The presidents of Colombia and Venezuela pledged Saturday to invest
$100 million each in a special fund in hopes of boosting cross-border
trade as the world economic crisis slashes global demand for their
The cash will help create small businesses and should finance
infrastructure projects along the border, Venezuelan President Hugo
Chávez said after four hours of talks in the Caribbean port of
Cartagena with his Colombian counterpart, Alvaro Uribe.
“Nobody knows where this crisis might go,” Chávez told a televised news conference.
between the two nations reached a record $7.2 billion in 2008, and
Chavez said they should aim for $10 billion a year in 2009 and 2010.
Both neighbors are looking to prevent the global slowdown from crimping
commerce and spurring unemployment.
Once-rapid growth in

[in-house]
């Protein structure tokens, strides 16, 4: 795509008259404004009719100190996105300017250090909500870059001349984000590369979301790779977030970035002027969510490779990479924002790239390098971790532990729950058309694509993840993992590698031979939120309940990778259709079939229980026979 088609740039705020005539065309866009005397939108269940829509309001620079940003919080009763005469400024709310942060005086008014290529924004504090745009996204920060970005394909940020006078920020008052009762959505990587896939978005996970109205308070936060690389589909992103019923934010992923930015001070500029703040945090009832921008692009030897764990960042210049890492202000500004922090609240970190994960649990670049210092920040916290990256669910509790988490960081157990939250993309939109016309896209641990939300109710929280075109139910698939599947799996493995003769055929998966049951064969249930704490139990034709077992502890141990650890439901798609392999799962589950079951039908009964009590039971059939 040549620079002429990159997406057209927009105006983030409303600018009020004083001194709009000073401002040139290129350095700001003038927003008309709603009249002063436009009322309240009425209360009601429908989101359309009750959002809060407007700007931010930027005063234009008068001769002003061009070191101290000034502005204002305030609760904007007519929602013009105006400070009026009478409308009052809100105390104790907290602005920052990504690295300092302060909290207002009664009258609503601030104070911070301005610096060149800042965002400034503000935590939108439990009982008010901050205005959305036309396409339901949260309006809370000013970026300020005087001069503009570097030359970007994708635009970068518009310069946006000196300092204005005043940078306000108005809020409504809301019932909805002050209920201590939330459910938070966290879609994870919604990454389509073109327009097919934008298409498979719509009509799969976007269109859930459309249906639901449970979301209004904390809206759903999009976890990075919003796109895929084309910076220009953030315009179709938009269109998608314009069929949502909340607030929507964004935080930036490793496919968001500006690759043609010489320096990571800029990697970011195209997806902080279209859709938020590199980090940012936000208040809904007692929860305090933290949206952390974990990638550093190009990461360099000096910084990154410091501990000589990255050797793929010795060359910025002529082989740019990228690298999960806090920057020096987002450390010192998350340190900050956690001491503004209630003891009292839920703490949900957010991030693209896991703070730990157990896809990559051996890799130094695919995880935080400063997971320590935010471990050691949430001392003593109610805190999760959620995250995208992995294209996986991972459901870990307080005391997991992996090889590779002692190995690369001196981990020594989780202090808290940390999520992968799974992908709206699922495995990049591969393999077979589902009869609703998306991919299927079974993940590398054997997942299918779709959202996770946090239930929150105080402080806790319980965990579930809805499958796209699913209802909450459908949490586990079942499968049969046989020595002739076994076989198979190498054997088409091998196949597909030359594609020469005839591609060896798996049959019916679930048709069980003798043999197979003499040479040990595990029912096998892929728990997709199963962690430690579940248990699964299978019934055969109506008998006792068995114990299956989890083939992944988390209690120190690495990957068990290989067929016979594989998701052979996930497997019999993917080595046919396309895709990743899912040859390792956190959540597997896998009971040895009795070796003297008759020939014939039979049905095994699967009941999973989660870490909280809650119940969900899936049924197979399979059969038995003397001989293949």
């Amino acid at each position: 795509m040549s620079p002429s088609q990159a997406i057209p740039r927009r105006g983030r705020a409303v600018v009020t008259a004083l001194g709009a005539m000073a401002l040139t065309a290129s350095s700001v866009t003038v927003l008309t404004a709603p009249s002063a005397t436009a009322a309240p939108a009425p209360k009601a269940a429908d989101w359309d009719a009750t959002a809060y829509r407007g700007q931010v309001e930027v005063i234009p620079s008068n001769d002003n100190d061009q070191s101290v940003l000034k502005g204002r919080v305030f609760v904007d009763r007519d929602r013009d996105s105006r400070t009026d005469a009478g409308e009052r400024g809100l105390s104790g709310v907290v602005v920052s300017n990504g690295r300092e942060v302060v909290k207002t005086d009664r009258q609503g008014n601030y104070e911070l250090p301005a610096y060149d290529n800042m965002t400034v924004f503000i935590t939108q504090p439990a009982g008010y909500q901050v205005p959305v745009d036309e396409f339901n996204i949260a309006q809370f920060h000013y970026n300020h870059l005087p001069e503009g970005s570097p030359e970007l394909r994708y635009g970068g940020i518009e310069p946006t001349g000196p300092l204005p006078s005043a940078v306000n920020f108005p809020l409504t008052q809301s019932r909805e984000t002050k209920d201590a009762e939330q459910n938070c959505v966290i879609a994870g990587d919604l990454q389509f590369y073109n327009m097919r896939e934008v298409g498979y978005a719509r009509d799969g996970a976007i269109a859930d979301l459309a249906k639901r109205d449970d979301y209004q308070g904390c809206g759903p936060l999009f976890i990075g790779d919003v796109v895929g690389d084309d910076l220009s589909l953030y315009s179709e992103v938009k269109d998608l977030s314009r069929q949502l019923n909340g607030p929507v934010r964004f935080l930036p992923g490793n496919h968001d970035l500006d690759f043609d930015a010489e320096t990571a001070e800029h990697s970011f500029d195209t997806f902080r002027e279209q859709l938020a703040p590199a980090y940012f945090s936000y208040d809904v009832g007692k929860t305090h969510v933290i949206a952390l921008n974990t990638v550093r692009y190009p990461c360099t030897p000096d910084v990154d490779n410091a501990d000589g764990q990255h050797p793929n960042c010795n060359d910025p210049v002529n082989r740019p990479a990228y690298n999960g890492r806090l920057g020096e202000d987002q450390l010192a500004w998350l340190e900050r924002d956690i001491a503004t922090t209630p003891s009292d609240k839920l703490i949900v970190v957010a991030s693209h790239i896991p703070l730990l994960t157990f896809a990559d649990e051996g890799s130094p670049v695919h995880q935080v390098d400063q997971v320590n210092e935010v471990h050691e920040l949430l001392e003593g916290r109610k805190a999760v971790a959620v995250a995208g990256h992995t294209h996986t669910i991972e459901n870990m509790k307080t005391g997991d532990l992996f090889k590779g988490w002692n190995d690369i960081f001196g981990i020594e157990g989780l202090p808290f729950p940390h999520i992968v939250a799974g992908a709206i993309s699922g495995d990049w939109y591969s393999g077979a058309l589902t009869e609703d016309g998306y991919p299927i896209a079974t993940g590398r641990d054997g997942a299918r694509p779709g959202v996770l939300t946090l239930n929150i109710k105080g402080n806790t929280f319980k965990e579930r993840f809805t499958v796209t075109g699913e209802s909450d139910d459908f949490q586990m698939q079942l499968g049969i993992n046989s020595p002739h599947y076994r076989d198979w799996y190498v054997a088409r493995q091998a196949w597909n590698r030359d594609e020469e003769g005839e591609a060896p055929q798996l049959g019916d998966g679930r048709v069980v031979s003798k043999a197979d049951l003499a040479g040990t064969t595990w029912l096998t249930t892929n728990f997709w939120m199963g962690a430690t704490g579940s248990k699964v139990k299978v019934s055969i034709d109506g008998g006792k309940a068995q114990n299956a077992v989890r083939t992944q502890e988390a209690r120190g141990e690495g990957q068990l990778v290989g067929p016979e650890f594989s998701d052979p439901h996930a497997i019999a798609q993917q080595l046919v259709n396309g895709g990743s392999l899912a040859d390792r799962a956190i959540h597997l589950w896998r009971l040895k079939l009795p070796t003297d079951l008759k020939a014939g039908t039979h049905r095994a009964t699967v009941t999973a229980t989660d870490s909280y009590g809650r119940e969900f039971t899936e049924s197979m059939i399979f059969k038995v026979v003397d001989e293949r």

Venezuela’s oil-dependent economy is slowing with falling crude prices,
while Colombia has seen textile and coffee sales fall. Caracas is
Colombia’s biggest trade partner after the U.S., making it especially
vulnerable to a slowdown in Venezuela.
The presidents also
discussed ways to spur primary manufacturing so car components can be
made locally from the region’s natural resources, reducing reliance on
imports, Chávez added.
Venezuela agreed to consider easing quotas
on Colombian automobile imports, including trucks, buses and vehicles
that burn natural gas, Chávez said. (AP)